Help for customers in financial difficulties

Under the charter they signed in November 2012, lenders have agreed to help customers who are experiencing financial difficulties by freezing interest and charges, providing breathing space when accessing advice, and not proposing further borrowing in response to difficulties. The following survey respondent has a positive experience when facing financial difficulty:

"I struggled at the end to repay my loan and they were very sympathetic. They came to an arrangement with me to pay the balance and froze all interest. Once my loan was paid in full, I was advised if I needed to use the facility in the future, then I would be able too."

However, case evidence from bureaux shows a number of cases in which customers have not been dealt with sympathetically by lenders. This type of behaviour includes refusing to set up repayment plans to allow the customer to repay their debt, harassing customers through questionable debt collection practices, and offering further credit when it is clear that the customer cannot afford their current commitments.

  • The Citizens Advice consumer helpline in Scotland reports of a client whose lender would not agree to a payment plan. The client has a payday loan which he realised he would not be able to repay due to financial difficulties. He contacted the lender to make them aware of his situation and to make a payment plan. The lender refused to do so and added more charges to the client’s account.
  • A South of Scotland CAB reports of a client who is struggling to repay her payday loans. The adviser commented that the payday lenders were ignoring their attempts to reach an affordable agreement with the client and were continuing to add interest and charges. The client feels worthless trying to pay even small amounts as she will never dent the original debt.
  • The Citizens Advice consumer helpline in Scotland reports of a client who agreed an extension on her payday loan with her lender. It was agreed that the lender would not take any more money until then. However, after the client’s tax credits were paid, the lender took £57 from the client’s account without warning.
  • The Citizens Advice consumer helpline in Scotland reports of a client who tried to arrange a payment plan when he was unable to repay a payday loan. The client was told to wait until the due date had passed and then call. The client then arranged to pay £35 every two weeks. However, the lender continued to take various amounts from the client’s account without telling the client, including one payment of £160 and three payments of £10.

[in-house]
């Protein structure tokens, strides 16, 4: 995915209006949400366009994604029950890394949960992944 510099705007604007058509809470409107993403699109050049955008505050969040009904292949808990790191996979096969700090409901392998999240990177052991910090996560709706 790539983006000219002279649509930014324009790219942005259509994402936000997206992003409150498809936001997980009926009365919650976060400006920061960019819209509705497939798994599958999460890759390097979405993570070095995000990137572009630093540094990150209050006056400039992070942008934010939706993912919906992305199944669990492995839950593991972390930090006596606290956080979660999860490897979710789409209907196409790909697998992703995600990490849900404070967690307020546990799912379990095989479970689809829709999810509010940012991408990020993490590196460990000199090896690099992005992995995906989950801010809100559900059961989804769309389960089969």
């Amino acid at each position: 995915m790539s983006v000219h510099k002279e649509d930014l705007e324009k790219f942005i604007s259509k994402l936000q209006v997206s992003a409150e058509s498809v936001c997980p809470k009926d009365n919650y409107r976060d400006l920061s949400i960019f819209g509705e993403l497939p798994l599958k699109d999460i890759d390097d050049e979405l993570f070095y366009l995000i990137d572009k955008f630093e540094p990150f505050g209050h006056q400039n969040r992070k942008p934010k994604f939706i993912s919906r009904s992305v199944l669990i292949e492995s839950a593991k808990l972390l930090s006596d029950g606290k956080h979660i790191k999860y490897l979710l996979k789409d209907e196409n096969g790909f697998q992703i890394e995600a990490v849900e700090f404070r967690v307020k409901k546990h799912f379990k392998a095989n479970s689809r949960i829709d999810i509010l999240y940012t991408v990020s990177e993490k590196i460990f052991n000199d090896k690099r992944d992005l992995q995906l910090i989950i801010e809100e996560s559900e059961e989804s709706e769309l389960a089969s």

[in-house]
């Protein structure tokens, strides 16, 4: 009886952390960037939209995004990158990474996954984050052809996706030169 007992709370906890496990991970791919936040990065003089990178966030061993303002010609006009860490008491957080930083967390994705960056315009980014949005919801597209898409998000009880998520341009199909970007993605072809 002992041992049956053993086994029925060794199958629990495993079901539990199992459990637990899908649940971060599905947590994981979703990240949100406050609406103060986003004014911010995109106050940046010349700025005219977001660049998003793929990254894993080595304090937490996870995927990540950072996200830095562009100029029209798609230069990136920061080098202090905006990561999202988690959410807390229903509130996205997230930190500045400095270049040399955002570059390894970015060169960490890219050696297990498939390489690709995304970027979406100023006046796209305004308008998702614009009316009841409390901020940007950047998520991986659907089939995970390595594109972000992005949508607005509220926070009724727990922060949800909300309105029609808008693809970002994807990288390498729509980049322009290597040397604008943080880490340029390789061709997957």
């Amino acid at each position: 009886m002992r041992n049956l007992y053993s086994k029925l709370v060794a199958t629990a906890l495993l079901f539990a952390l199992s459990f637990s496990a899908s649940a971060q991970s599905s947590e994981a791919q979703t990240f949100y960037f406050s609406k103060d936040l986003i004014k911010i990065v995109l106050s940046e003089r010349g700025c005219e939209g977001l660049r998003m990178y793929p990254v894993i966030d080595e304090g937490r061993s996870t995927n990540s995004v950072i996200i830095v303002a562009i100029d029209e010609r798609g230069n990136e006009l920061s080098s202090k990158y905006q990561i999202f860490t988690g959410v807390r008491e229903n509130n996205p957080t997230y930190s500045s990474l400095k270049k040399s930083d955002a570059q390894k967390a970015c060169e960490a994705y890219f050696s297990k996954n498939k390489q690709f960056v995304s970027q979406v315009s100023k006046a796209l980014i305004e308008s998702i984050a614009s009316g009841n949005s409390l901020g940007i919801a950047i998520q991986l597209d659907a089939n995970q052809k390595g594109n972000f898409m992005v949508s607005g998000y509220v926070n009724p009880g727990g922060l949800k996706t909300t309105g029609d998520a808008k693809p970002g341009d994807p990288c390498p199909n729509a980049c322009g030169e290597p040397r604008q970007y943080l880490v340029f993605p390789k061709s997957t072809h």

This lack of sympathy by lenders when a customer is facing financial difficulty is apparent in the responses of the public survey:

"I missed one month payment of my payment plan that was set up with this company, and they took the remaining balance on my next payday which left me with no money to pay my rent and nothing to feed myself for the month, I rang them and explained this, I am also pregnant and now have money to feed myself for the month or pay my rent, they didn't care and refused to let me have any of my money back, I said I would happily pay the month I owed them and clear my arrears but they didn't care. Now I will be homeless, hungry and pregnant!"

 
"I received a phone call from them and I offered to pay £5 a week back. He got aggressive on the phone so I hung up. I then received an answerphone message on my mobile number from him and it was in the same manner as he had spoken to me on the phone…I explained to him on the phone I am weeks away from giving birth, on low income and not getting benefits which is why I couldn’t afford to pay £88 every month to them. I was informed that they will add £2.00 a day charges, increasing the debt."

ENDS